The influence of psychological distress during pregnancy on early postpartum weight retention

Joanne Phillips, Ross King, Helen Skouteris

Research output: Contribution to journalArticleResearchpeer-review

10 Citations (Scopus)

Abstract

Background: Pregnancy has been identified as a risk factor for increasing rates of obesity in women. In recent years, psychological factors have been demonstrated to play a key role in contributing to and maintaining postpartum weight retention (PWR). Objective: The aim of this study was to explore the relationship between psychological distress during late pregnancy and early postpartum, specifically depression, anxiety, stress, and body dissatisfaction, and early PWR. Methods: Pregnant women (N = 227) completed a series of questionnaires at 32 weeks gestation and 3 months postpartum. Results: The most salient predictor of PWR was gestational weight gain (GWG). In a prospective hierarchical regression analysis, only GWG contributed unique prediction of early PWR. In a second hierarchical regression analysis examining cross-sectional relationships with three-month PWR, GWG and early postpartum stress contributed unique variance while the contribution of feelings of fatness approached significance. Conclusions: Given the large association of GWG to early PWR, interventions should focus on the prevention of GWG during pregnancy, as well as screening for body dissatisfaction and stress in the early postpartum.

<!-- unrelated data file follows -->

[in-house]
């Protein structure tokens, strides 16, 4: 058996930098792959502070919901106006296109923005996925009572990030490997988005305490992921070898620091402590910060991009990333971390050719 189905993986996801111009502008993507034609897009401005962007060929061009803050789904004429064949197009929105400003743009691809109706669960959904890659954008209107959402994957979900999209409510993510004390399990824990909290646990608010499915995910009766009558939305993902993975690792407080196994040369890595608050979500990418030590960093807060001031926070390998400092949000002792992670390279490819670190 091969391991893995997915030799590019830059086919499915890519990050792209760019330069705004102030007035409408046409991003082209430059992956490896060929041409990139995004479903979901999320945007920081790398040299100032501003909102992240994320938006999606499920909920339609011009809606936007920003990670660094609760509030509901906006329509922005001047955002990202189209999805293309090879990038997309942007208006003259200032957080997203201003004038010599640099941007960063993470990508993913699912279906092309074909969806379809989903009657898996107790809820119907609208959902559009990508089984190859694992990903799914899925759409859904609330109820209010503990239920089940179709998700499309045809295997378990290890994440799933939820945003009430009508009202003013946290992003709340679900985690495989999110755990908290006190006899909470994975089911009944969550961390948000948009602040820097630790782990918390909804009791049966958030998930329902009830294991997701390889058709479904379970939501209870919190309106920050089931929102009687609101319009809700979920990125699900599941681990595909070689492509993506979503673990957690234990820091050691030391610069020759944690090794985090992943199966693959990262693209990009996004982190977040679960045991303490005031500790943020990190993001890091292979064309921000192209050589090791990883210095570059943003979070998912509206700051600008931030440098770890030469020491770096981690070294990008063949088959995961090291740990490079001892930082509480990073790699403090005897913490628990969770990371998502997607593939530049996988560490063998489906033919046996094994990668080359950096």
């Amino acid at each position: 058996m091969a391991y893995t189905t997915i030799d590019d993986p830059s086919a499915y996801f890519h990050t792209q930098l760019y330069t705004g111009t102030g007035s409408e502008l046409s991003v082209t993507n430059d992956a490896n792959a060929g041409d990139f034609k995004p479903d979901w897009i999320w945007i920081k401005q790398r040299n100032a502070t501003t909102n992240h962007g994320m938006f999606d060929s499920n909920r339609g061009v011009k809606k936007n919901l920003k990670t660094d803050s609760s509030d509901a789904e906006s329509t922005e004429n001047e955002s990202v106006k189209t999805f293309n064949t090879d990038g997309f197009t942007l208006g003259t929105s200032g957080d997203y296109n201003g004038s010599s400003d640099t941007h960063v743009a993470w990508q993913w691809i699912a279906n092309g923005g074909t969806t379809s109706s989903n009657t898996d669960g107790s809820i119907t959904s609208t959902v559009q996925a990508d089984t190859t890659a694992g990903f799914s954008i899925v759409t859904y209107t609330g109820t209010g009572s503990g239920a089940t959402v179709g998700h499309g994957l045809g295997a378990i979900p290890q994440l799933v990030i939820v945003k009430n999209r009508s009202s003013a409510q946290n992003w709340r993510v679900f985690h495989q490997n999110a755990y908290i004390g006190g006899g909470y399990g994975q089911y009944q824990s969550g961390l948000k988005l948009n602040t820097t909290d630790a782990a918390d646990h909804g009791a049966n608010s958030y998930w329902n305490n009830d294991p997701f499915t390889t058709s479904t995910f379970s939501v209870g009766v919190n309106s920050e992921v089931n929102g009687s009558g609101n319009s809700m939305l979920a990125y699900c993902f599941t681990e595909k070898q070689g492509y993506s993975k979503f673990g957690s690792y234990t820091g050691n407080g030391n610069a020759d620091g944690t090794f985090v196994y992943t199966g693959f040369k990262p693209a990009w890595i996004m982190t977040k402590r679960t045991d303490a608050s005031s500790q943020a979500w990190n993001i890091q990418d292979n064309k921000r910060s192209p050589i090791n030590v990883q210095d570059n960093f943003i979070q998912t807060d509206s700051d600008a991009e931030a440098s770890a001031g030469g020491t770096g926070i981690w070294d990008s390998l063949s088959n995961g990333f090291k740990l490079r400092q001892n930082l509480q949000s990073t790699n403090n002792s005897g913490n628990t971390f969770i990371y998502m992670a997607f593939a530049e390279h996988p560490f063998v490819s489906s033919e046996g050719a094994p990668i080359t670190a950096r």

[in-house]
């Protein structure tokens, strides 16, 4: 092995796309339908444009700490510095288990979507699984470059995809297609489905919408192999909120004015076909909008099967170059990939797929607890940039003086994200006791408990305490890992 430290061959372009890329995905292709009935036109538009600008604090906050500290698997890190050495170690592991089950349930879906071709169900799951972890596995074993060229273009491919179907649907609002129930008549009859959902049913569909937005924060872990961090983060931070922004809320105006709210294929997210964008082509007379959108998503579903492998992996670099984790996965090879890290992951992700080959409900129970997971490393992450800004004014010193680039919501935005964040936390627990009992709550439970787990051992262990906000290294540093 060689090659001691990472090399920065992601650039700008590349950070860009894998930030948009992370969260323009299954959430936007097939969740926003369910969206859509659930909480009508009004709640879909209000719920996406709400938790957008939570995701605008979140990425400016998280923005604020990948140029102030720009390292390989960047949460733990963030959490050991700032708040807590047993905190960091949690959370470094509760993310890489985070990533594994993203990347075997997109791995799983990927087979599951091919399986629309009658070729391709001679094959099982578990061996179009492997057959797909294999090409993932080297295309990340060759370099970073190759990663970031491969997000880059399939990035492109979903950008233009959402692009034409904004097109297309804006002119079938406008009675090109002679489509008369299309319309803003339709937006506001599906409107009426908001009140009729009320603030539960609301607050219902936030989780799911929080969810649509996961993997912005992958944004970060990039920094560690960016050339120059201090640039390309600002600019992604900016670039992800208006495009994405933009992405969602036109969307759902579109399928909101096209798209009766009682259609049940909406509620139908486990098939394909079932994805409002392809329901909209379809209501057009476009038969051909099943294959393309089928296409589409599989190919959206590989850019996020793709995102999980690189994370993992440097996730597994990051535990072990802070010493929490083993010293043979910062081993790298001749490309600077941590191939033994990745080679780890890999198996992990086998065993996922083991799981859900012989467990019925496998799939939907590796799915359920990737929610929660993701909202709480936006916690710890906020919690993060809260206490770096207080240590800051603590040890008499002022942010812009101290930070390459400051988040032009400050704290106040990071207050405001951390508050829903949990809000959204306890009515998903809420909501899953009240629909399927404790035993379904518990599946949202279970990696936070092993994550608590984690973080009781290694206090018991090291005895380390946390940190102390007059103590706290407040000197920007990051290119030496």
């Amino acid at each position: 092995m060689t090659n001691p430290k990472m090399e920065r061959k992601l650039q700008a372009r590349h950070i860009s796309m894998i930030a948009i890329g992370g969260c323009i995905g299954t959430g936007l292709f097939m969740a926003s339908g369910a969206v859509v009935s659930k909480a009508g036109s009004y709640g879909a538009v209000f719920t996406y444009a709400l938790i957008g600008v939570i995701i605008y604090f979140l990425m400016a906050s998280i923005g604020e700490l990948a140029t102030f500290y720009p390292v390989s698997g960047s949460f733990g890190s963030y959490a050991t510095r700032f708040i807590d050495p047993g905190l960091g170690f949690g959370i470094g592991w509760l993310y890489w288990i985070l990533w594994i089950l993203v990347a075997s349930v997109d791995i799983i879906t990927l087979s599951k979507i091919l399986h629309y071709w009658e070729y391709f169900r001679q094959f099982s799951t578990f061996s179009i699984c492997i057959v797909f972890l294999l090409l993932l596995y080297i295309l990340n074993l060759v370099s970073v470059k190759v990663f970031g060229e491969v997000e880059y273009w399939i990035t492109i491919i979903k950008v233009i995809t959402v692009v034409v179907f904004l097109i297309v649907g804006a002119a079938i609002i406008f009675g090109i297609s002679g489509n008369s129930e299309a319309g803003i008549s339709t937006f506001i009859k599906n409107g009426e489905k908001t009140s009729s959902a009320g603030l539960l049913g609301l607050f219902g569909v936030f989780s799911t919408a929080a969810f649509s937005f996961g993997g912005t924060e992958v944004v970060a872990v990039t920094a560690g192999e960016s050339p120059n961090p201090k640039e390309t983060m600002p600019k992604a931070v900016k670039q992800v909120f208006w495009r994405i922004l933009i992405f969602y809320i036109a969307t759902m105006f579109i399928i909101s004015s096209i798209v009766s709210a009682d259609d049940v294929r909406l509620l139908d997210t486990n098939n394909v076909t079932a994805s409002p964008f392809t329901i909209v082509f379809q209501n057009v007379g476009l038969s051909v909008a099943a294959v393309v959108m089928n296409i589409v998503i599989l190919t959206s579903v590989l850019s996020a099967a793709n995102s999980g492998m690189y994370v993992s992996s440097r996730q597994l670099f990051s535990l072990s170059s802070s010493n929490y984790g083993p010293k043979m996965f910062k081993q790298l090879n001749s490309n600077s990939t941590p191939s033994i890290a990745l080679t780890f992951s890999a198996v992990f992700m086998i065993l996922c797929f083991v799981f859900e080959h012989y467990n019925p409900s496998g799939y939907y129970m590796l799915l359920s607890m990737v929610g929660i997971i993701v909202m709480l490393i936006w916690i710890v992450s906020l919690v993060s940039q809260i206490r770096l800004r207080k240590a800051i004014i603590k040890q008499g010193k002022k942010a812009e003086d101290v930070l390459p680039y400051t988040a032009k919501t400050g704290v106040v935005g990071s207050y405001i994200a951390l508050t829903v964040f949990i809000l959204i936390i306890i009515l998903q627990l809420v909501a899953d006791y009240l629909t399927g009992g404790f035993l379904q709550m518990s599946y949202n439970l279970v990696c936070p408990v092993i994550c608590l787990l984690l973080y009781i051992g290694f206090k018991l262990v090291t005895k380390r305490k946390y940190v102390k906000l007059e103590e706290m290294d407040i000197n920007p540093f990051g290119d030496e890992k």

Original languageEnglish
Pages (from-to)25-40
Number of pages16
JournalJournal of Reproductive and Infant Psychology
Volume32
Issue number1
DOIs
Publication statusPublished - 1 Jan 2014
Externally publishedYes

Keywords

  • intervention
  • longitudinal
  • postnatal depression
  • pregnancy
  • psychosocial factors

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